Internet firms still not paying fair share | April 30, editorial
Online sites help fill hotel rooms
The online travel industry takes issue with several points in this editorial. Judge James O. Shelfer found that, because it was unclear whether the Florida Legislature intended to tax the compensation made by online travel companies and other facilitators when it enacted the Tourist Development Tax, he could not find these entities subject to tax. The judge followed well-established rules of statutory construction that dictate that tax statutes must be construed against the government.
This ruling is good for Florida, tourism and taxpayers. The fact is that online travel companies receive discounted room reservations to offer on their websites because the hotels themselves have been unable to book those reservations at a higher price. Hotels would surely prefer to book those reservations themselves, but they simply can't fill them. And without filled hotel rooms, the state would not collect any tax.
This model, known as the merchant model, has been used by hotels, brick-and-mortar travel agents and tour operators for years. Tax is collected on the rent charged by the hotel the same way it is when the hotel books the room itself. Thus there is no "unfair advantage" or "bilking." Tax never was due on the compensation — whether a markup or a service fee — that travel agents and other facilitators received for their services. This is not an "Internet age" issue. A new tax will impact Florida brick-and-mortar travel agents along with online travel companies. None of our members have engaged in the practice suggested in the editorial of collecting tax from consumers and pocketing it.
State legislators understand that online travel companies aren't the enemy and certainly aren't "carpetbaggers." They play a vital role in marketing Florida, and they put tourists in rooms that would otherwise have gone empty. Online travel companies help preserve and grow Florida jobs. It's time the Times figured that out.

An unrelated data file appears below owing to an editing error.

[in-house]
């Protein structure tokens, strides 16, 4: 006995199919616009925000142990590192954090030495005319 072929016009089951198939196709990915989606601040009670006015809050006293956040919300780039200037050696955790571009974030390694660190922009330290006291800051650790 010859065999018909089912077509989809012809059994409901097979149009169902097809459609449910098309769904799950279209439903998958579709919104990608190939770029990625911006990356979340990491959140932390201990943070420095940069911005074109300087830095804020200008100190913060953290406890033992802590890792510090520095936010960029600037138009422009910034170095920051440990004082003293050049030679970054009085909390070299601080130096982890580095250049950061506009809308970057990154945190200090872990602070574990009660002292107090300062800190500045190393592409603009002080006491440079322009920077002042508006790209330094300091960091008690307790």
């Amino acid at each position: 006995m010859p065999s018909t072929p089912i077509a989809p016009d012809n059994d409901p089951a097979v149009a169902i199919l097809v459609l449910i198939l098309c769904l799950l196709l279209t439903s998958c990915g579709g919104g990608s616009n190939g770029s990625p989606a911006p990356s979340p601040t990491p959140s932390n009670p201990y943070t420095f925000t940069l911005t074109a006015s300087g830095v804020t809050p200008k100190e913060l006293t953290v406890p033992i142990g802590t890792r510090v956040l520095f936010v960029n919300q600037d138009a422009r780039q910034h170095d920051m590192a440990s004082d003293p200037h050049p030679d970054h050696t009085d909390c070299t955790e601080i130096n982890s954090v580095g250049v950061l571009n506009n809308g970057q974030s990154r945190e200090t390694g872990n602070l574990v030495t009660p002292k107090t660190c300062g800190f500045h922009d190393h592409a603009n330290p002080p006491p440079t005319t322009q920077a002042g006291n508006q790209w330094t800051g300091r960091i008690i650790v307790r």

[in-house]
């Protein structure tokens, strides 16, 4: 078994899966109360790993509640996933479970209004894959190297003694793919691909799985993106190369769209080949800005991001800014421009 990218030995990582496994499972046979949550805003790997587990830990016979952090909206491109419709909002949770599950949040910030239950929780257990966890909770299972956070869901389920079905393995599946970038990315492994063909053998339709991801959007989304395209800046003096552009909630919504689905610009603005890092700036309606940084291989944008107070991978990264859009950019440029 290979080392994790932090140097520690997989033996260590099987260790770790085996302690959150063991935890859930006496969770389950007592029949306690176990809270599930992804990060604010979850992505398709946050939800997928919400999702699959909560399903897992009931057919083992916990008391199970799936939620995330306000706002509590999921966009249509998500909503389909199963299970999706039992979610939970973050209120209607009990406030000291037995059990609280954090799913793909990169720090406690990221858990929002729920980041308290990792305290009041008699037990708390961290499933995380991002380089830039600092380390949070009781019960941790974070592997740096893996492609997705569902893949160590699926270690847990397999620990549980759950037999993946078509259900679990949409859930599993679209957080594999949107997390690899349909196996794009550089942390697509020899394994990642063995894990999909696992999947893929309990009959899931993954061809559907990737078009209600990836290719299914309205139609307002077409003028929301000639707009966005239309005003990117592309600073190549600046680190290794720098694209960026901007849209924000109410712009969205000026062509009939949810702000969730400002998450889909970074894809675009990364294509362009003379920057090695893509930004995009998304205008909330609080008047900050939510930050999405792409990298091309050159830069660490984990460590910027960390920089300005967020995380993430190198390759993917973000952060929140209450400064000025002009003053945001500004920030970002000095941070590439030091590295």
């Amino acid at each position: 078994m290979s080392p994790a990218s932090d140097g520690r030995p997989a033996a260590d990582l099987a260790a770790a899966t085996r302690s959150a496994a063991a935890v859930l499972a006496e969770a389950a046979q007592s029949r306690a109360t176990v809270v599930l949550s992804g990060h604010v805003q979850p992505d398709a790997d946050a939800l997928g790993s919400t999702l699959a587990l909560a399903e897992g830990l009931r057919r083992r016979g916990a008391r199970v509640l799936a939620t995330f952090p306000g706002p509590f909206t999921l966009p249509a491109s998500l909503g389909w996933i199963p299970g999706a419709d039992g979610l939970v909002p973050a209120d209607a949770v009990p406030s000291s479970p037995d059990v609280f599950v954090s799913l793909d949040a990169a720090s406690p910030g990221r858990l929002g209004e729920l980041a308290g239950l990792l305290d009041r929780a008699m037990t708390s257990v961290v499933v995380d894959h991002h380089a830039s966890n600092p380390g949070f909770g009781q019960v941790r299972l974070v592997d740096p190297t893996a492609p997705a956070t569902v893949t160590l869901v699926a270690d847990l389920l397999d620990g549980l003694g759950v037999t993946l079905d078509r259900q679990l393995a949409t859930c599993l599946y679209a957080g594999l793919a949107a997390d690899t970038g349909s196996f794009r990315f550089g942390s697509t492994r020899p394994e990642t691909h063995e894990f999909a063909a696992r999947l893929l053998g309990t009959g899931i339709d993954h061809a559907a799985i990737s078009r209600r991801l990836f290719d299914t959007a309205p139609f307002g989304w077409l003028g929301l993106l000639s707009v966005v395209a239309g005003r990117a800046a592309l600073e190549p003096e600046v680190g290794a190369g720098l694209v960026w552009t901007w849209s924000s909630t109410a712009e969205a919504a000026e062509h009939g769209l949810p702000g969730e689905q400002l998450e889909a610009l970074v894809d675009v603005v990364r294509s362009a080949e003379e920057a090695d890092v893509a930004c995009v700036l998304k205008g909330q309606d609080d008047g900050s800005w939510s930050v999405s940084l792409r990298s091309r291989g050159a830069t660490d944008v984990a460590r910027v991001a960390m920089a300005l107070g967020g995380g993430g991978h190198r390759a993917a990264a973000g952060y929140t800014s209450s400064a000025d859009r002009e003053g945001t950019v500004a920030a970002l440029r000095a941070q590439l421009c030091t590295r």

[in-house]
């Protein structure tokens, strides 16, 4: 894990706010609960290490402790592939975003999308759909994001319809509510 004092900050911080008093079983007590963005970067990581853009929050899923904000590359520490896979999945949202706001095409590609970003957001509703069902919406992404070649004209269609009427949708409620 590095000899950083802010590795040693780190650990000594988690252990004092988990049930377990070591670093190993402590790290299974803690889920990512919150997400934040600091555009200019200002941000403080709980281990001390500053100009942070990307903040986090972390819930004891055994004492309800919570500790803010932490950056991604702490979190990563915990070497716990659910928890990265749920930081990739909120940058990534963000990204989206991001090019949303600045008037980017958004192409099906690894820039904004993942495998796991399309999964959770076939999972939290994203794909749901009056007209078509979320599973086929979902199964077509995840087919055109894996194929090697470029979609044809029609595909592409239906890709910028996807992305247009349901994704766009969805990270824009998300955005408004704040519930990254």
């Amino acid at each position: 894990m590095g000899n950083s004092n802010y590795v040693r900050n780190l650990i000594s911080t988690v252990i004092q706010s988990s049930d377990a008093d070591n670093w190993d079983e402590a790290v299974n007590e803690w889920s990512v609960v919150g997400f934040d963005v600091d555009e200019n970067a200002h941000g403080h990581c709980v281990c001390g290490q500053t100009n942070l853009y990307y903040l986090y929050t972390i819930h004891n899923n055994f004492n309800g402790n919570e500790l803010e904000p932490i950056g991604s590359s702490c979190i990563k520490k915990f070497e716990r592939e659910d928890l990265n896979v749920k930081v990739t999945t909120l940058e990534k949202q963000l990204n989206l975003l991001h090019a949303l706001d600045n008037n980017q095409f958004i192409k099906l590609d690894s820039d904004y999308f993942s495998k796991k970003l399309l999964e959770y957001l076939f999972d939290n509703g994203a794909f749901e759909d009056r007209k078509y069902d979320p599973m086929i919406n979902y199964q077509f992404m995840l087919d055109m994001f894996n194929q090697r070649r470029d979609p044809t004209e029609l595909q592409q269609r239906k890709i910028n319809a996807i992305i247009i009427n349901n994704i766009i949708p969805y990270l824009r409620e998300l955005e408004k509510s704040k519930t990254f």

Joseph Rubin, executive director, Interactive Travel Services Association, Washington
Israeli settlements create new apartheid May 1, commentary
For peace to be achieved,
both sides must commit
Archbishop Desmond Tutu points out flaws and inequities in Israel's policies and recommends applying pressure to create change. Supposing pressure is exerted, will there be a party with authority with which Israel can negotiate?
In Africa, Asia, Polynesia and across the Middle East, there is terrorism, conflict and even genocide wherever the Muslim world meets the Christian, Jewish, Buddhist or Hindu world. Whatever faults Israel has, its extended hand is always met with bombings of school buses and restaurants or worse. So no wonder it builds the walls and separate roads and outposts of "apartheid." They stop terrorism.
This situation cannot be fixed unilaterally by Israel. The Palestinians and the Arab countries of the area need to commit, with Israel, to an attempt to find lasting peace.